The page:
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'\x00hello\xff'

//from what I know, previous message translate of websocket looks like above

hello guys, now I'm studying to make C language websocket server and done handshake //I did check if onopen is working or not

but I face new trouble again! previous version of rfc6455 looks just need to add '\x00' and '\xff' with sentence that I wanna send to client, but now rfc6455 looks more difficult!!! so is there no way to send sentence more easily alike previous version or should I make dataframe? //I just wanna make chat program T_T dont need binary or other things...!

thank you for reading my question!! //p.s : here looks so good! really thank you for kind and helpful answers

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1 Answer 1

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The previous format you mention is normally referred to as Hixie-76. You could use this in the short term if you limit yourself to testing against Safari (on both dektop & iOS). (Note that this will only be a short term solution as Safari will be updated in future to use a later, incompatible, protocol version.)

If you want to work against other browsers (e.g. Chrome, Firefox) then you'll need to implement the data framing describe in RFC 6455. There is no way to communicate with these browsers without implementing this data framing.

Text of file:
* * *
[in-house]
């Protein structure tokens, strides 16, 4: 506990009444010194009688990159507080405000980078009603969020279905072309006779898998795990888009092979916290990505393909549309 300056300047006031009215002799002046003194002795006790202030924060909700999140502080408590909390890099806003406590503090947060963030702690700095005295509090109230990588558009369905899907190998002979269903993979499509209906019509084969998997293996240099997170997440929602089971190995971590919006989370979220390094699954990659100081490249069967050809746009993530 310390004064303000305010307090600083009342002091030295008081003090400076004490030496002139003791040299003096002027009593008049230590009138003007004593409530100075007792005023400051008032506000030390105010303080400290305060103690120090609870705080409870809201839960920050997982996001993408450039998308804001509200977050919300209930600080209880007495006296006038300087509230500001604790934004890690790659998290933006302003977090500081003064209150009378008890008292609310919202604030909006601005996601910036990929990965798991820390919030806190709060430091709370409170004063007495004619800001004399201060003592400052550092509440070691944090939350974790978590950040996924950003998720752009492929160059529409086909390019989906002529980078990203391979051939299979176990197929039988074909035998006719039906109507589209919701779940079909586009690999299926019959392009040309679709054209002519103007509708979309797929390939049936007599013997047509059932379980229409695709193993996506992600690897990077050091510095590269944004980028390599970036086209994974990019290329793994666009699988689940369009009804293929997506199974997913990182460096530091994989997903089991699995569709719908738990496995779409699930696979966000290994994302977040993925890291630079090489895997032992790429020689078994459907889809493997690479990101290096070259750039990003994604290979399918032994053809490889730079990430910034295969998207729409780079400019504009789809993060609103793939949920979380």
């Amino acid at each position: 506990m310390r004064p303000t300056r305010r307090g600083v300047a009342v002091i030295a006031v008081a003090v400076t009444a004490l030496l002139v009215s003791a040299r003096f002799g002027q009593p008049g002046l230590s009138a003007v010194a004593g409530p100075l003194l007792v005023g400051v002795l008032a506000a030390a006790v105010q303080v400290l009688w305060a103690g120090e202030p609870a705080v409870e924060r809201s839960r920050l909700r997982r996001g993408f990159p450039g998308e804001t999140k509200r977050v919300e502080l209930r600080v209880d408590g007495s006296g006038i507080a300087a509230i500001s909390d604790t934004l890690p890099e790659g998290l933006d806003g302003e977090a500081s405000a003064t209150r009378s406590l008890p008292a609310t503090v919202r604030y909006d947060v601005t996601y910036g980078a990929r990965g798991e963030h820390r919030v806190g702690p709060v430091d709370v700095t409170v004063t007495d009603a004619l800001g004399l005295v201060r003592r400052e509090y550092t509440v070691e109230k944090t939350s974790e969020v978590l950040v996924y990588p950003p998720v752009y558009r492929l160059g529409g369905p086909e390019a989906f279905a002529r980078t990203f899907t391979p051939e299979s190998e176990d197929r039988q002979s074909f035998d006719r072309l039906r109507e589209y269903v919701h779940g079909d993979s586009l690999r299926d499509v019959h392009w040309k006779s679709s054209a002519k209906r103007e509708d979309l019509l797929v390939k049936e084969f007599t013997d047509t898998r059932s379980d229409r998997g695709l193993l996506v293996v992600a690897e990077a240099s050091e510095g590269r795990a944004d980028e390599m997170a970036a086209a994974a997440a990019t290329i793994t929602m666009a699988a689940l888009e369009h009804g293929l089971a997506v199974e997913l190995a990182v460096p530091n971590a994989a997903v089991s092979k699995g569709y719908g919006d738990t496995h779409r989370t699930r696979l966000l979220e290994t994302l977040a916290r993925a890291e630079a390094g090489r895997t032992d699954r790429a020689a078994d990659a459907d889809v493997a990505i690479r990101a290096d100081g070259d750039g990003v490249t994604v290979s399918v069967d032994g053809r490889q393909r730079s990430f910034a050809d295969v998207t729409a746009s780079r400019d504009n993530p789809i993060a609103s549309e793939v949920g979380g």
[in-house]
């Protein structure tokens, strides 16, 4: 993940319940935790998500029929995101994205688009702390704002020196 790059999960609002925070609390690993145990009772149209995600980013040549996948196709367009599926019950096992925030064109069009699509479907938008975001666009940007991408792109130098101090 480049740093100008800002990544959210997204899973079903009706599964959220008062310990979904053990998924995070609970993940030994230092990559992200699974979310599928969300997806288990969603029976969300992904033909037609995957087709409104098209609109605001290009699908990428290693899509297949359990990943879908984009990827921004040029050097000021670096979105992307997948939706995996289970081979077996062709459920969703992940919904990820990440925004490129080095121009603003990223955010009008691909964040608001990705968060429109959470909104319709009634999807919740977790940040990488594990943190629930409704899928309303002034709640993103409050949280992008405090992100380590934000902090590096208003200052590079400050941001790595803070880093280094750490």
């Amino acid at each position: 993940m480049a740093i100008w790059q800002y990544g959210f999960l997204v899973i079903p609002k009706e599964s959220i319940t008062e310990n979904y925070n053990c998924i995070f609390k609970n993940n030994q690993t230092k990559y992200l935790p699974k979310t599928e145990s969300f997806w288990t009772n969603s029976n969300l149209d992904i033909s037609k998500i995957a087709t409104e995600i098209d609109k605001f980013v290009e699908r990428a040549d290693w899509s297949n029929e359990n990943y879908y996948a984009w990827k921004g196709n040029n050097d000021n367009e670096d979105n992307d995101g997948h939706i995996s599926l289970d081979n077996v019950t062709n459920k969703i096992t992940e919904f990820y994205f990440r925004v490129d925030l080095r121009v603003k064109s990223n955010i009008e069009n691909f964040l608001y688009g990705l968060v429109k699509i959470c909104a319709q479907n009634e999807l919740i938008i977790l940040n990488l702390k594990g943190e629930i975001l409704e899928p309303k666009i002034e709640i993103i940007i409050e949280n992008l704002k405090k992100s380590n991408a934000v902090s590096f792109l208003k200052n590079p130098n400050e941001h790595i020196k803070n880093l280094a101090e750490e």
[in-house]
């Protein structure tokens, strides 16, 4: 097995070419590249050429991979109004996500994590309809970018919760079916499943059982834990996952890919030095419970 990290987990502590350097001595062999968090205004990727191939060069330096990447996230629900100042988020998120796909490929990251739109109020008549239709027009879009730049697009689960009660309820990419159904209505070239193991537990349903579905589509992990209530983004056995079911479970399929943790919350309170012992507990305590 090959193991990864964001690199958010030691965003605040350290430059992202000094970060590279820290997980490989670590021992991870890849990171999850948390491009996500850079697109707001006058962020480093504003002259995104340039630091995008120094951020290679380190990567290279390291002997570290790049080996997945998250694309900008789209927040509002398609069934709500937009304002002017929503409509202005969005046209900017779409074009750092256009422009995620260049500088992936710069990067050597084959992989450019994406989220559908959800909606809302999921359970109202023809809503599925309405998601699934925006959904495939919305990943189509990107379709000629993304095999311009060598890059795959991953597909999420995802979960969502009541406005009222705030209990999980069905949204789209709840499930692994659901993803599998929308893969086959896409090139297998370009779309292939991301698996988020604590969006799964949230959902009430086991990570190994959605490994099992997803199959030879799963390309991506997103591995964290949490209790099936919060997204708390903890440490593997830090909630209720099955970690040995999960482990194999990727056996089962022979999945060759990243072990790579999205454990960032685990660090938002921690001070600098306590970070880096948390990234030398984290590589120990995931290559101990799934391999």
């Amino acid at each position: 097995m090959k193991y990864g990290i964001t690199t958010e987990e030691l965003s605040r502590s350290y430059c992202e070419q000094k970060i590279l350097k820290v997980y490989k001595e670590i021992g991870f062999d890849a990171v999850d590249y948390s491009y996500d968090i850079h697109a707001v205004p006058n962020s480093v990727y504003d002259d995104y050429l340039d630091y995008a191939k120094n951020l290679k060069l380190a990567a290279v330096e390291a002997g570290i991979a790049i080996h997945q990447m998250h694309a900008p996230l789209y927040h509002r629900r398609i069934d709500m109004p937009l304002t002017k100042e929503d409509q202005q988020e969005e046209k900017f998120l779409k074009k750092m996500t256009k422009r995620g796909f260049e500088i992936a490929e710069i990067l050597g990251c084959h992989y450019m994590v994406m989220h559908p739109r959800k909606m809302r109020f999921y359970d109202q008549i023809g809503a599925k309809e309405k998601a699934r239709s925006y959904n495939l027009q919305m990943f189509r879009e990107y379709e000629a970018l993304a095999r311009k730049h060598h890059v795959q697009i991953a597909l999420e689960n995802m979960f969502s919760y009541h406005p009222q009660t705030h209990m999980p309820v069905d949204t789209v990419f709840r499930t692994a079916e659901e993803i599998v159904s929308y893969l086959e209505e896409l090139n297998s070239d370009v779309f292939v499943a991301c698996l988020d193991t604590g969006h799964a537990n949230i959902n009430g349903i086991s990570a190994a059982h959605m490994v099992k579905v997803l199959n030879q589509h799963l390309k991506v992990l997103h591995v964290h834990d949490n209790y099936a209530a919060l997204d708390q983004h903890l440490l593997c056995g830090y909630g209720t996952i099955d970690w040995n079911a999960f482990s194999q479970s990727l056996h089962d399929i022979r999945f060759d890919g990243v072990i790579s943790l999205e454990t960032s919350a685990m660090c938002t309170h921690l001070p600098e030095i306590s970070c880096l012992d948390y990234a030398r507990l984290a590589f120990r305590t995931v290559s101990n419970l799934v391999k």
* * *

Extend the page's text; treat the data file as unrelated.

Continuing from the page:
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teanks to teach me again : ) but could you let me know one again? now I'm wondering if I should convert letters from utf-8 to ASCII code to look in server side! –  nathan Mar 18 '12 at 9:08
    
Yes, text messages are utf-8 encoded. BTW, if answers to this or other questions are useful to you can you consider upvoting and/or accepting them? You do this using the up arrow beside each answer and by clicking on the outline of a tick beside the most helpful answer. –  simonc Mar 18 '12 at 9:15
    
sorry I'm new about stack overflow so didn't know : ) but for going number up maybe I need reputation? I will answer to questions of others in my knowledge! anyway, again thanks simonc!!! –  nathan Mar 18 '12 at 9:27
    
@nathan I think you were clicking on the wrong arrow. The one above the number, pointing up, is used to recognise a useful answer. Anyone can use this. The one below the number, pointing down, is used to say that an answer is poor/unhelpful. You need a higher reputation to use that one. –  simonc Mar 18 '12 at 12:06

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